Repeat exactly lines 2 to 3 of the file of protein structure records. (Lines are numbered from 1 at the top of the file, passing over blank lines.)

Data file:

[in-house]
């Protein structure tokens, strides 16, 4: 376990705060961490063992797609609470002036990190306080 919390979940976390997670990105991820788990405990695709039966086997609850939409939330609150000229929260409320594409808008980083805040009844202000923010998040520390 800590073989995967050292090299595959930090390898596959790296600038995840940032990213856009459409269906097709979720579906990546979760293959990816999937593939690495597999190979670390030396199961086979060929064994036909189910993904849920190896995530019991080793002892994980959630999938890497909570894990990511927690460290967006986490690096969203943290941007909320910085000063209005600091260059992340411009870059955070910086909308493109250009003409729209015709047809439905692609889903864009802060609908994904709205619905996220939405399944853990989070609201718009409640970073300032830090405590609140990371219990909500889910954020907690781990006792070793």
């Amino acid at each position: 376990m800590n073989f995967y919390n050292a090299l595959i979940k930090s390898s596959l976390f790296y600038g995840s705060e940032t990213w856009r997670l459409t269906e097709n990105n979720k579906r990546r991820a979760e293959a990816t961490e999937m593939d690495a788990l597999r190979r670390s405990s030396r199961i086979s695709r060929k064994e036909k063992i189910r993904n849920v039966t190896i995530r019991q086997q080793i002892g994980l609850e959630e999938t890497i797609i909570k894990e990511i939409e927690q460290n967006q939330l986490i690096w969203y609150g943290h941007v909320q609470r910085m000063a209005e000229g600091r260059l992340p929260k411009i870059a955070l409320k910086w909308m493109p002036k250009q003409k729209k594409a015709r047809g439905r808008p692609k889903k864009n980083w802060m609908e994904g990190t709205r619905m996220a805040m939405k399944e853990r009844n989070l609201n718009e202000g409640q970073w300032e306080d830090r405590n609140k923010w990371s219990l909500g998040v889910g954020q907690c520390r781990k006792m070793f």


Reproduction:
């Protein structure tokens, strides 16, 4: 376990705060961490063992797609609470002036990190306080 919390979940976390997670990105991820788990405990695709039966086997609850939409939330609150000229929260409320594409808008980083805040009844202000923010998040520390 800590073989995967050292090299595959930090390898596959790296600038995840940032990213856009459409269906097709979720579906990546979760293959990816999937593939690495597999190979670390030396199961086979060929064994036909189910993904849920190896995530019991080793002892994980959630999938890497909570894990990511927690460290967006986490690096969203943290941007909320910085000063209005600091260059992340411009870059955070910086909308493109250009003409729209015709047809439905692609889903864009802060609908994904709205619905996220939405399944853990989070609201718009409640970073300032830090405590609140990371219990909500889910954020907690781990006792070793």
């Amino acid at each position: 376990m800590n073989f995967y919390n050292a090299l595959i979940k930090s390898s596959l976390f790296y600038g995840s705060e940032t990213w856009r997670l459409t269906e097709n990105n979720k579906r990546r991820a979760e293959a990816t961490e999937m593939d690495a788990l597999r190979r670390s405990s030396r199961i086979s695709r060929k064994e036909k063992i189910r993904n849920v039966t190896i995530r019991q086997q080793i002892g994980l609850e959630e999938t890497i797609i909570k894990e990511i939409e927690q460290n967006q939330l986490i690096w969203y609150g943290h941007v909320q609470r910085m000063a209005e000229g600091r260059l992340p929260k411009i870059a955070l409320k910086w909308m493109p002036k250009q003409k729209k594409a015709r047809g439905r808008p692609k889903k864009n980083w802060m609908e994904g990190t709205r619905m996220a805040m939405k399944e853990r009844n989070l609201n718009e202000g409640q970073w300032e306080d830090r405590n609140k923010w990371s219990l909500g998040v889910g954020q907690c520390r781990k006792m070793f």